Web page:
Apply for the 2018 R&D 100 Awards

The Lightning Pack was a 2017 R&D 100 Award winner. The winners were announced at The R&D 100 Awards Gala held in Orlando, Florida on Nov. 17, 2017. See the full list of 2017 R&D 100 Award Winners here.

The R&D 100 Awards have served as the most prestigious innovation awards program for the past 56 years, honoring R&D pioneers and their revolutionary ideas in science and technology.

Submissions for the 2018 R&D 100 Awards are now being accepted. Any new technical product or process that was first available for purchase or licensing between January 1, 2017 and March 31, 2018, is eligible for entry in the 2018 awards. Entries for the R&D 100 Awards can be entered under five general product categories— Mechanical Devices/ Materials, IT/Electrical, Analytical/Test, Process/Prototyping, and Software/Services.

The deadline is June 1, 2018.

To apply visit:

Most soldiers carry a heavy burden in the field, including an 80-pound backpack filled with essential supplies and tools.

If that’s not heavy enough, soldiers often carry an additional 20 to 30 pounds in backup batteries to power their radios and other necessary electronics.

However, a new innovation offers a solution.

Lightning Pack—a 2017 R&D 100 Award Winner—is able to generate electricity as soldiers walk and run through the field, eliminating the need for them to carry batteries. They received the award at the R&D 100 Awards Gala held in Orlando, Florida on Nov. 17, 2017.

The backpack works by harvesting kinetic energy, while also reducing the heavy load soldiers have to carry around the field, said Lawrence Rome, PhD, the founder and chief scientific officer of Lightning Packs LLC, in an interview with R&D Magazine.

“Essentially in our backpacks there are two frames, there’s a frame connected to the person with a hip belt and shoulder straps and there is a second frame called a moving frame in which the bag is attached and the whole load sits there,” he said. “In normal backpacks, the two frames are locked together and move in unison.

“What we did is we suspended the moving frame from the fixed frame attached to the body by a spring mechanism,” he added. “So essentially as you walk up and down the moving frame moves in respect to the fixed frame and that generates electricity.”

By reducing the need for extra disposable batteries, soldiers using the backpack can opt to either reduce the overall weight of their backpacks or use the extra space to carry other necessary supplies. The packs also permits longer mission durations and reduces the demand for resupply operations.

In addition to providing a benefit for soldiers, the electricity-generating backpack could provide wearable, renewable electricity for disaster-relief workers operating in remote locations, as well as forestry service workers, medical aid relief workers, hikers, campers, and hunters.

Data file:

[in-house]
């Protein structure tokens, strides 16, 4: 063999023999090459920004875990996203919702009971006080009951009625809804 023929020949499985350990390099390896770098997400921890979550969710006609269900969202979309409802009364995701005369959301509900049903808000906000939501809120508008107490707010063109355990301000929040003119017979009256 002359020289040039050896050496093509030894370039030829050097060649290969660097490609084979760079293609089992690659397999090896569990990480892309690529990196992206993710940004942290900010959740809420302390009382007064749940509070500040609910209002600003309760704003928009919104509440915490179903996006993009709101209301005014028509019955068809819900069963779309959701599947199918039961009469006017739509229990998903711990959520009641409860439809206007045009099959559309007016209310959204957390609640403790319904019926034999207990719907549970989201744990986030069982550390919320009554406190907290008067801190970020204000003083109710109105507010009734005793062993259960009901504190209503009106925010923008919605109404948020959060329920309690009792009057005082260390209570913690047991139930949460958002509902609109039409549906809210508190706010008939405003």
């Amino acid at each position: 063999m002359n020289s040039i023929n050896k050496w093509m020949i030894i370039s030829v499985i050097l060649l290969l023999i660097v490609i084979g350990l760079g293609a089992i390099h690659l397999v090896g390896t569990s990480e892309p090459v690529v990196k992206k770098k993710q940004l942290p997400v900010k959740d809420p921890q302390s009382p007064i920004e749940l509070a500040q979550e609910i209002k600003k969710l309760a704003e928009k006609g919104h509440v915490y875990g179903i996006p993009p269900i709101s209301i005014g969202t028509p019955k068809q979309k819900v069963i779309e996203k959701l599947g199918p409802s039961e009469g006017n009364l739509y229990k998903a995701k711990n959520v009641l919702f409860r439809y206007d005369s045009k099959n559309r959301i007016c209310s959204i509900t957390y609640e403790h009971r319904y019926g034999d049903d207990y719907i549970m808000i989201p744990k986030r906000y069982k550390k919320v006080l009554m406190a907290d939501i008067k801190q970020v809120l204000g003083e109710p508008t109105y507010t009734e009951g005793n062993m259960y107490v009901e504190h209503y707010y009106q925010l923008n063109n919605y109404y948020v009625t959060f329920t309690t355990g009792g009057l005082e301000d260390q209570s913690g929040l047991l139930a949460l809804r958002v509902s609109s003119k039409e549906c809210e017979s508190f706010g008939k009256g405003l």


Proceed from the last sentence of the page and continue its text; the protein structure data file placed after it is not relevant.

The inspiration for Lightning Pack

Rome was a muscle physiologist in 2002 studying how fish swim when the U.S. Navy approached him unexpectedly on a possible project to develop a submarine that maneuvers similar to a fish.

During conversations with members of the military regarding the submarine, Rome learned about the heavy backpacks that many soldiers must regularly wear.

Although the task of designing a backpack was outside his expertise at the time, Rome was inspired to take on the challenge of eliminating some of the weight from the extra batteries using his knowledge of biomechanics.

“I know from teaching biomechanics that every step they take their hip goes up and down two-to-three inches,” Rome said. “So if their 80 pound backpack is connected at the hip then you have 80 pounds going up and down in every step. That winds up being a lot of mechanical energy.”

Benefits of Lightning Pack

According to Rome, prior to Lightning Pack’s creation the most electricity that was ever derived from walking was 20 milliwatts.

Lightning Packs can generate 12 to 15 watts of electricity by walking at a relaxed pace, 20 to 35 watts by walking at a hump pace, 33 to 40 watts by running and 30 to 50 watts by hand pumping.

Walking can also reduce the accelerative force by 82 percent and running reduces the accelerative force by 86 percent, allowing soldiers to have greater mobility in the field.

The electricity-generating backpacks currently come equipped in three sizes for a military assault pack, a mid-sized molle and a large molle ruck.

Rome explained how the extra electricity is ultimately used.

“Essentially what happens is the electricity that we generate goes to a few different places,” Rome said. “If you have a radio, it could power the radio directly. The excess electricity goes onto a battery, so the output plugs into a military battery.”

Rome said that radio communications are one of the largest drains of battery power for soldiers.

By having soldiers generate electricity by themselves, the military can reduce logistical support, dangerous supply routes and the over environmental impact due to having fewer disposable batteries.

Some of the other benefits include allowing soldiers to manage heavy loads with less stress on the body and minimizing acute and long-term musculoskeletal injuries, while also increasing force readiness and retention.

Lightning Packs are currently being developed with funding from the U.S. military and the National Institutes of Health. The military is currently undergoing stringent field tests on the backpacks.   

The next step for Rome and the Lightning Pack team is to focus on creating a non-military version of the backpack that consumers can potentially use to power cell phones, GPS devices and other electronics.